12/19/2012, 00.00
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Park Geun-hye elected new president

by Joseph Yun Li-sun
In an election that saw one of the highest turnouts, projections indicate that the Saenuri (conservative) party candidate won 52.8 per cent of the vote. Daughter of a former dictator, she apologised for her father's methods but not for his achievements. Source tells AsiaNews that she must "choose between Beijing and Washington."

Seoul (AsiaNews) - Conservative Park Geun-hye is the new president of South Korea. First woman to occupy this post, she is the daughter of the late Park Chung-hee, who ruled the country as a dictator. The announcement came after a day of heavy voting. With 52.8 per cent of the projected vote against 46.6 per cent for adversary, Democratic United Party Moon Jae-in, Ms Park is expected to speak to the nation in downtown Seoul. Official results should be released shortly by the National Election Commission.

Even though the president-elect said she would abolish upper class privileges to rebalance South Korean society, she was heavily favoured by big business. Her campaign team is also largely made up of people from the business community. In September, although she apologised for her father's dictatorship, she never condemned his actions.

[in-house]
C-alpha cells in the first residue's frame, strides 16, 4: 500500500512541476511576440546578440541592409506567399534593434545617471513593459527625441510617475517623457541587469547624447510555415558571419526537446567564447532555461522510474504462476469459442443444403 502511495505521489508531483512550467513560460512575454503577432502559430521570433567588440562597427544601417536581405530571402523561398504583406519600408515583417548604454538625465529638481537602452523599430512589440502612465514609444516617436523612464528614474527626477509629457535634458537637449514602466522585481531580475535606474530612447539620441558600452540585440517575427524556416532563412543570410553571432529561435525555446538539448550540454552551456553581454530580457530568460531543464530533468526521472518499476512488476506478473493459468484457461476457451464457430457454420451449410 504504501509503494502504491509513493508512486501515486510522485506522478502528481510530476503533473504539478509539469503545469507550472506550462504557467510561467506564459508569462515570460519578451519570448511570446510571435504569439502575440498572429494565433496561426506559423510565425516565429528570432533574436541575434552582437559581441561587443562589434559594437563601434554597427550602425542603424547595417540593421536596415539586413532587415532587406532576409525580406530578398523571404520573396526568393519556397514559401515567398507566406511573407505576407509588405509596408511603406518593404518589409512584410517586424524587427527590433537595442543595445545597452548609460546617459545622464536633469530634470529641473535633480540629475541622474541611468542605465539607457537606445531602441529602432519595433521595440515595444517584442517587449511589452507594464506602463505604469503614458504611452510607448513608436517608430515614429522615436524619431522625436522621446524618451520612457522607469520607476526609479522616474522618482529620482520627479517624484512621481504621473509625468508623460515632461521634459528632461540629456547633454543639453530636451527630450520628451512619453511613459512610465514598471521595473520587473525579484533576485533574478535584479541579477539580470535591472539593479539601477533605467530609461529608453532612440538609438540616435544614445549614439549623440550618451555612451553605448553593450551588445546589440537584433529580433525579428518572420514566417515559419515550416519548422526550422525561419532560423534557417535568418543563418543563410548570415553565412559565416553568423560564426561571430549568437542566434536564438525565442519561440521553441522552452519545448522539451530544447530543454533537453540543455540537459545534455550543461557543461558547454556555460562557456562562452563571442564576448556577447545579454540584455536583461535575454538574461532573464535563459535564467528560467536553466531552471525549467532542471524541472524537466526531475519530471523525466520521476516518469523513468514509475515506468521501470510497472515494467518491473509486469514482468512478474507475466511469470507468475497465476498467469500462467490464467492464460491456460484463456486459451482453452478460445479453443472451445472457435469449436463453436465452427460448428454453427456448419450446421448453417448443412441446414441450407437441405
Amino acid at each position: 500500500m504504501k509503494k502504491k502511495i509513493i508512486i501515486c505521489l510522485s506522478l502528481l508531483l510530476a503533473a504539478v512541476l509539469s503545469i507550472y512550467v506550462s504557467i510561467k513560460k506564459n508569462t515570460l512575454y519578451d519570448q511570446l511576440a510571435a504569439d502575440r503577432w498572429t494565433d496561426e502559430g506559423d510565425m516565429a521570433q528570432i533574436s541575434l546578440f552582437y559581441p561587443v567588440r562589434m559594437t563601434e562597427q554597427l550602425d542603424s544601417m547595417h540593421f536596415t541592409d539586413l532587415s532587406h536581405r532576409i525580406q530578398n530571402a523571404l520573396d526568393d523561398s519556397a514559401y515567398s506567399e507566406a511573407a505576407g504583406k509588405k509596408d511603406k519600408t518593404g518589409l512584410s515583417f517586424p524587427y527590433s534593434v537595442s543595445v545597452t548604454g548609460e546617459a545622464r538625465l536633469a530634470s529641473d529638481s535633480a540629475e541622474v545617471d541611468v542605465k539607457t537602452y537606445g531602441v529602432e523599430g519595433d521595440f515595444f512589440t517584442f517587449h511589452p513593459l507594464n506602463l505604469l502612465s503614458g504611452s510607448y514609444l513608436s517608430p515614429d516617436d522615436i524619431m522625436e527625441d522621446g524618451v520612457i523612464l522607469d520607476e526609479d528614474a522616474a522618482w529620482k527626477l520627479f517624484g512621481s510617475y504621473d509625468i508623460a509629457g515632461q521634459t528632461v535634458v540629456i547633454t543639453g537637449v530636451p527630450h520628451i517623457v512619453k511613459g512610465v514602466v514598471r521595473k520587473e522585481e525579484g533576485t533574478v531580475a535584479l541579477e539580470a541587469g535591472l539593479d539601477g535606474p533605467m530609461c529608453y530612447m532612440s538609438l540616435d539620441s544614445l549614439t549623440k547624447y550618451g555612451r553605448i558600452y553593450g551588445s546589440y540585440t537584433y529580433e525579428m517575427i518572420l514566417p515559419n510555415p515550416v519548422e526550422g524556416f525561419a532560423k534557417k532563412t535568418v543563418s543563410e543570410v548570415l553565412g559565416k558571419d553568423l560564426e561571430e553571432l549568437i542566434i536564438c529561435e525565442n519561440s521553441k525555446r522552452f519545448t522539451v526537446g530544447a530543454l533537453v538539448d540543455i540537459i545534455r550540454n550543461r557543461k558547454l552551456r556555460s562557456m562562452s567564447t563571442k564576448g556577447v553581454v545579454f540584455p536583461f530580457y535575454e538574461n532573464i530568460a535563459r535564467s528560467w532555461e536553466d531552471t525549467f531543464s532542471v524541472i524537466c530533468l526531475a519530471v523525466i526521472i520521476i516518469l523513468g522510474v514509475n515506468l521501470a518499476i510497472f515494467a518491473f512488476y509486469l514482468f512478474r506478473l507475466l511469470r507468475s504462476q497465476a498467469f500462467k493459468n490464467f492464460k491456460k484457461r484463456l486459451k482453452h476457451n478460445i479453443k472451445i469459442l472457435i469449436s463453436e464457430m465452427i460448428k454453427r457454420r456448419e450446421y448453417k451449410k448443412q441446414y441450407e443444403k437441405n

The campaign went down to the wire. Despite his smaller war chest, Moon was able to cut an 8 per cent gap in early December. Exit polls today saw him trailing his opponent by 0.5 to 1 per cent.

Although not centred on North Korea, the presidential campaign included security. Economically, diplomatic and military, South Korea still relies on its special relationship with the United States ever since the Korean War ended in 1953. Some 50,000 US troops are still stationed in South Korea and both nations signed a free trade agreement that still is not well liked by South Koreans.

The new president "must now decide what to do with the issue from her first day in office," a source in the Interior Ministry told AsiaNews. "She has to choose whether to stay with the United States or open up to China and Japan, looking at Beijing's free trade ambitions in East Asia. Whatever decision she makes, it will have major consequences, and there is no more time for ambiguities."

"The president-elect will have to reassure people," the source added. "She will have to earn their trust, especially in terms of the people she appoints. Previous leaders appointed unknown people to key posts only on a partisan basis. This practice must end."

In any case, these elections are a milestone in the history of South Korean democracy. This year's poll saw the highest turnout since the first free elections were held after the end of the dictatorship.

According to government figures, 75.8 per cent of eligible voters cast their vote, 13 per cent more than in 2007 and 5 per cent more than in 2002.

A high number of young people also voted.

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